TripAdvisor Stops Selling Tickets to Swim-With-Dolphins Attractions
Planning to book an elephant ride in Thailand? How about a swim-with-the-dolphins tour on a Caribbean getaway?
Not anymore, if you’re using TripAdvisor. On Tuesday the world’s largest travel site announced that its booking service, Viator, will stop selling tickets to hundreds of destinations where tourists come in physical contact with captive wild animals or endangered species.
The move takes aim at businesses offering experiences such as tiger selfies, the petting of lion cubs, elephant rides, and dolphin swims—activities that animal rights activists and wildlife conservationists say enable animal abuse and fuel illegal trade in wildlife.
“It’s a first step toward ending cruelty to animals in the wildlife tourism industry,” said Julie Middelkoop, head of the “Wildlife—Not Entertainers” campaign at World Animal Protection. “We’re hopeful the move impacts the entire industry and raises awareness for tourists visiting these sites, who think they are just going to experience beautiful animals but don’t realize the stresses and damage behind the scenes.”
The company also announced it will create a “wildlife tourism education portal.” Venues listed on the site offering such interactions with wildlife will be indicated with a “paw” icon. The icon will link to information on animal welfare practices and sustainable tourism options.
“The new booking policy and education effort is designed as a means to do our part in helping improve the health and safety standards of animals, especially in markets with limited regulatory protections,” TripAdvisor chief executive Stephen Kaufer said in a statement.
TripAdvisor—known as the Yelp of travel—purchased Viator in 2014, becoming a one-stop shop for vacationers to buy flights, hotel accommodations, and tickets to tourist destinations such as amusement parks, zoos, and animal attractions.
In 2015, Oxford University’s Wildlife Conservation Research Unit—in conjunction with World Animal Protection—looked at 188 wildlife tourist attractions and found that 75 percent of those sites were inflicting some form of abuse on wild animals. It also found that TripAdvisor was selling tickets to most of those sites, and 80 percent of the reviews from visitors were overwhelmingly positive, rarely mentioning concerns for animal welfare.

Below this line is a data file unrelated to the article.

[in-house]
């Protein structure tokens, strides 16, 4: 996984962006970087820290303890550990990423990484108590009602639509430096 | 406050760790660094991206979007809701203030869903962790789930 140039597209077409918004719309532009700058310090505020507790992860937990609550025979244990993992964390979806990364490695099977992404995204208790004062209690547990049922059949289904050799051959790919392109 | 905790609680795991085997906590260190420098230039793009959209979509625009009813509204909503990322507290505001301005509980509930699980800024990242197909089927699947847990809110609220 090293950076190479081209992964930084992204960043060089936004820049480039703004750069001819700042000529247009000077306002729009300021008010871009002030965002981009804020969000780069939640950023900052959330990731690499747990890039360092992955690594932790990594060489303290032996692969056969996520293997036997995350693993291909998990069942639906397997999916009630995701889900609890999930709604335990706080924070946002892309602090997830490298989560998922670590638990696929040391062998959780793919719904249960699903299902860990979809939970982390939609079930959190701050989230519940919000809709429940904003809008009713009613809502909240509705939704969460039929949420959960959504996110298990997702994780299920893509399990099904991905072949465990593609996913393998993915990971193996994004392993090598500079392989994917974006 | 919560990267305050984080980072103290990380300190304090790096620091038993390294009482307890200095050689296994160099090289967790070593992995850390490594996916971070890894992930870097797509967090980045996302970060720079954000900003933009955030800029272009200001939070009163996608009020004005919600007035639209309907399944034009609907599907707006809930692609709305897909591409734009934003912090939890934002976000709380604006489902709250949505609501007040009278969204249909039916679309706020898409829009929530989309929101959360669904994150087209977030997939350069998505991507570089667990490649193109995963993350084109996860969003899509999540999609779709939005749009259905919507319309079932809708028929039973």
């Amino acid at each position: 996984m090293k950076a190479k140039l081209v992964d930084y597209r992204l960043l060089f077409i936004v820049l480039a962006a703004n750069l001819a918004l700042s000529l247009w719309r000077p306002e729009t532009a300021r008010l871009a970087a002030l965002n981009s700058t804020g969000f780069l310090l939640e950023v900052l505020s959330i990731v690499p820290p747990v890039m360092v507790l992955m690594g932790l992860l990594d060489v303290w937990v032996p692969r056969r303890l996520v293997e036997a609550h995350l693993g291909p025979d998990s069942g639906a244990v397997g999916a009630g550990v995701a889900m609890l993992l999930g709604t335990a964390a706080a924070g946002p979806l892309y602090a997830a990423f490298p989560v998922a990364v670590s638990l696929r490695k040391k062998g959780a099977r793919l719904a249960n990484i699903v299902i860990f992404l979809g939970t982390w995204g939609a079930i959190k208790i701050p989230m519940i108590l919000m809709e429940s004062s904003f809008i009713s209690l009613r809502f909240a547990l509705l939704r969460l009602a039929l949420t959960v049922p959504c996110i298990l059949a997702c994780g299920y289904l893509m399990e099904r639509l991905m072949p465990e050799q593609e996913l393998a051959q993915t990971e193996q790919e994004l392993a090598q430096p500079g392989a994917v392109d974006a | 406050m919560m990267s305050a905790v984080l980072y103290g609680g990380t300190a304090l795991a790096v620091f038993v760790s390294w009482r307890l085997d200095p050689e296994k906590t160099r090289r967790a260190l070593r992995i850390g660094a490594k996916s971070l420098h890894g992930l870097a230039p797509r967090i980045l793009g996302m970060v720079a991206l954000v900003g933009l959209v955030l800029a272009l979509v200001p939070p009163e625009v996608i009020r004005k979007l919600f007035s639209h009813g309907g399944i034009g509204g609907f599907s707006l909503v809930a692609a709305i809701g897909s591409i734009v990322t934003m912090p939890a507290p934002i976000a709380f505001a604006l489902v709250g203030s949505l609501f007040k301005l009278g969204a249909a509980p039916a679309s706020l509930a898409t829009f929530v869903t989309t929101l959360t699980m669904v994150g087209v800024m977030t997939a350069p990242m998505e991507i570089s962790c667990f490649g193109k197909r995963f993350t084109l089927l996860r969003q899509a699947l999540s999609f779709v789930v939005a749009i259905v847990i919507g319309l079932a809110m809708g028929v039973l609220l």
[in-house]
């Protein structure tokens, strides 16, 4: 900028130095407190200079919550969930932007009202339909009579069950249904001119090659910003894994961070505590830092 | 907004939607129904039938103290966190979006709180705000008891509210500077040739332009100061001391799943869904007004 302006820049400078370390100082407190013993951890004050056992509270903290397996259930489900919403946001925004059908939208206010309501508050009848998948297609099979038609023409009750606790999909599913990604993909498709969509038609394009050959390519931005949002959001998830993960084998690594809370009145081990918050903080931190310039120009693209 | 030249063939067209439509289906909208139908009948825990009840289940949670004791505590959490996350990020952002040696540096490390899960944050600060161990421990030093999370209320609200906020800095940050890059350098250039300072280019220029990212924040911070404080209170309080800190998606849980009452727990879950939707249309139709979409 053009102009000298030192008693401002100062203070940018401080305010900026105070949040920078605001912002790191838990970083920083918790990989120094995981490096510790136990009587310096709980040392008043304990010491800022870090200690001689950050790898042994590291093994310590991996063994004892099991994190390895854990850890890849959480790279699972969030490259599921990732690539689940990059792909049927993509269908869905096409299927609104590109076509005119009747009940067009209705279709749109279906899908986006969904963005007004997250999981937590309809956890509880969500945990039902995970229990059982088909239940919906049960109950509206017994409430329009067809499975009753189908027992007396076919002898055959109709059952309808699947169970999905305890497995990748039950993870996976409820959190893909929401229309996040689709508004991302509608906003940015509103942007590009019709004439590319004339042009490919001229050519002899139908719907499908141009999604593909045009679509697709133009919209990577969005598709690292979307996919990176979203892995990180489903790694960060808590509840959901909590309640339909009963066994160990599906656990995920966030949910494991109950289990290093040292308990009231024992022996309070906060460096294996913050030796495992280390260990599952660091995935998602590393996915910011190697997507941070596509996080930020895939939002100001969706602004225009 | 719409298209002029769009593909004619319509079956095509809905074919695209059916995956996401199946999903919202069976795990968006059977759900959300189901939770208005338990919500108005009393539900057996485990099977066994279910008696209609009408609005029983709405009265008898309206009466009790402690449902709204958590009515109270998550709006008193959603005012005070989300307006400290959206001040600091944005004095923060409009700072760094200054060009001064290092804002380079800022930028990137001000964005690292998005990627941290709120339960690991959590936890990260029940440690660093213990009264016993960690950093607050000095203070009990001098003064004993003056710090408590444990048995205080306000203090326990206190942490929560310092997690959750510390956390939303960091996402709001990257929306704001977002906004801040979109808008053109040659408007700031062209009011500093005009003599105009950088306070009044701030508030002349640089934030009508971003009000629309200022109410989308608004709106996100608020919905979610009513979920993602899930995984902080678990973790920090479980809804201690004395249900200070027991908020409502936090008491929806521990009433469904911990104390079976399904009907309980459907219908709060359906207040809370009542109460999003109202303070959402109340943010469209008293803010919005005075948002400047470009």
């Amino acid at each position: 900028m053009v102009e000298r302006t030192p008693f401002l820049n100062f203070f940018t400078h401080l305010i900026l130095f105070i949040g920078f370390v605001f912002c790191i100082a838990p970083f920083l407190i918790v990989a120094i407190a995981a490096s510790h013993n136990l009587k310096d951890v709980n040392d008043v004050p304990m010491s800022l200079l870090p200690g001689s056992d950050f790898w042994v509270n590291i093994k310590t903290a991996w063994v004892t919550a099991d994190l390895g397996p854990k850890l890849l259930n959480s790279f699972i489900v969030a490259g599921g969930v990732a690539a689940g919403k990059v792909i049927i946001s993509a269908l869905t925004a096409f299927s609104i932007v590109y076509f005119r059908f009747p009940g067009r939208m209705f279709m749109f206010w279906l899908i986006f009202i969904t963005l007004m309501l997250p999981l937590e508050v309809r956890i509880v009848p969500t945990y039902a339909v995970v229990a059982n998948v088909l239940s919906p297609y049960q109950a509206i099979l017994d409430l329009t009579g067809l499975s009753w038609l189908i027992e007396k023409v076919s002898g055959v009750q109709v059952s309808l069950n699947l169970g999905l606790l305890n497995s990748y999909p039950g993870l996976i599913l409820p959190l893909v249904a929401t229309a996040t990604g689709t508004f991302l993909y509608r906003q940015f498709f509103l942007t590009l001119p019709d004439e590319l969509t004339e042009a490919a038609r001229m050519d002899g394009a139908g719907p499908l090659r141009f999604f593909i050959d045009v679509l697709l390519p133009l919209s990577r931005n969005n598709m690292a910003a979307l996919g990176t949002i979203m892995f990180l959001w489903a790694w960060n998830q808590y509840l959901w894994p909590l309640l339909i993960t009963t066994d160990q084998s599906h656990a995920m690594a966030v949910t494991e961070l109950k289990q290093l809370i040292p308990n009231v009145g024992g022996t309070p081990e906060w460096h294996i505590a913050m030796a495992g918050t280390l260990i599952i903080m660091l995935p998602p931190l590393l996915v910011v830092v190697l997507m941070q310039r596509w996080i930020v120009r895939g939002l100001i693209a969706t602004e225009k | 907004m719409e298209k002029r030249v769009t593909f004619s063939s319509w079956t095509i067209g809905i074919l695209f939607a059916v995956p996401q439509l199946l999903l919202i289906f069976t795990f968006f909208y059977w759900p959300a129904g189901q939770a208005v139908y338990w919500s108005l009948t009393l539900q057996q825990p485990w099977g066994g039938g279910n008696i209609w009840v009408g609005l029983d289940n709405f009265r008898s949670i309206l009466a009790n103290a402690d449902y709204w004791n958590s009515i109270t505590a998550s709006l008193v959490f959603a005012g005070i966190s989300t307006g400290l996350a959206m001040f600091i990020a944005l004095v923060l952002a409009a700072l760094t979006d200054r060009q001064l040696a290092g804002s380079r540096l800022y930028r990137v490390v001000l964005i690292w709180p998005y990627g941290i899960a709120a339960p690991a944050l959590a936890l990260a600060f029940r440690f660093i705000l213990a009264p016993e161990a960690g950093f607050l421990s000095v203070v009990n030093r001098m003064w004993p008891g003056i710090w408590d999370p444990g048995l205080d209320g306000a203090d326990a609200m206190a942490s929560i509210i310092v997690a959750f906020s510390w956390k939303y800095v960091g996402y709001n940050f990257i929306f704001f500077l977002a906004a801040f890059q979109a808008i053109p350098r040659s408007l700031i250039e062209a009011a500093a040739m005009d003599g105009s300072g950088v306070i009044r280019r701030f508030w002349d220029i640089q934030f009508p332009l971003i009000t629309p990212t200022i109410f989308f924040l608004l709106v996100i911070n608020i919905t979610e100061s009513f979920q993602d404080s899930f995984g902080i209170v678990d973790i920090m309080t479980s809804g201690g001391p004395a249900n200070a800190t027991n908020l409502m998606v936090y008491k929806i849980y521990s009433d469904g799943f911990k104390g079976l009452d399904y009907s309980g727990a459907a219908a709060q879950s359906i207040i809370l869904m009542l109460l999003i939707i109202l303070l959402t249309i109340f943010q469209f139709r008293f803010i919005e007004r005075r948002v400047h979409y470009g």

The report led Middelkoop and World Animal Protection to look for ways to get TripAdvisor to stop promoting such attractions. After talks stalled, World Animal Protection started a petition in April, calling for TripAdvisor to halt sales to venues offering direct interactions with wildlife. By August, the petition had garnered more than 500,000 signatures.
“That got their attention,” Middelkoop said, “and we targeted them because we believe they are in the best position to both educate the public about the dangers of these types of activities and...influence actual sales to these sites now too.”
TripAdvisor representatives did not respond to a request for an interview.
The company will stop selling tickets to some attractions immediately but won’t bar bookings to all wildlife interactive opportunities.
Over the next year, the company is expected to work out more details on which attractions it will ban from its booking service. It is allowing exceptions for domestic animal activities (including horseback riding and petting zoos), along with activities deemed educational (including aquarium touch pools) and feeding programs at zoos where tourists are under staff supervision.
Wildlife-related theme parks including SeaWorld could also be exempted, as entry fees to the park do not include direct animal contact. But Middelkoop said ticket packages offering behind-the-scenes feeding tours and swim-with-the-dolphins excursions could be banned.
“A majority of people go on these types of excursions because they love animals, and they want to get close to these creatures,” Middelkoop said. “If these people have a better understanding of what these animals are going through to make these interactive attractions possible, it could have a huge impact on the captive wildlife industry as a whole.”
TripAdvisor and competitors such as Expedia have long barred users from booking or leaving reviews of venues that offer hunting of captive-bred animals, such as “canned” lion hunts. But that policy won’t be applied to attractions that offer wildlife experiences found to be cruel.
“The company continues to firmly believe that our community of contributors can serve as a check-and-balance on matters of quality, customer service, and social issues—such as how animals are treated in the tourism industry,” TripAdvisor said in a press release. “For this reason, all animal attractions that meet our standard listing guidelines will continue to be displayed on TripAdvisor in order that travelers can review those establishments, regardless of whether they meet the company’s criteria as a booking partner.”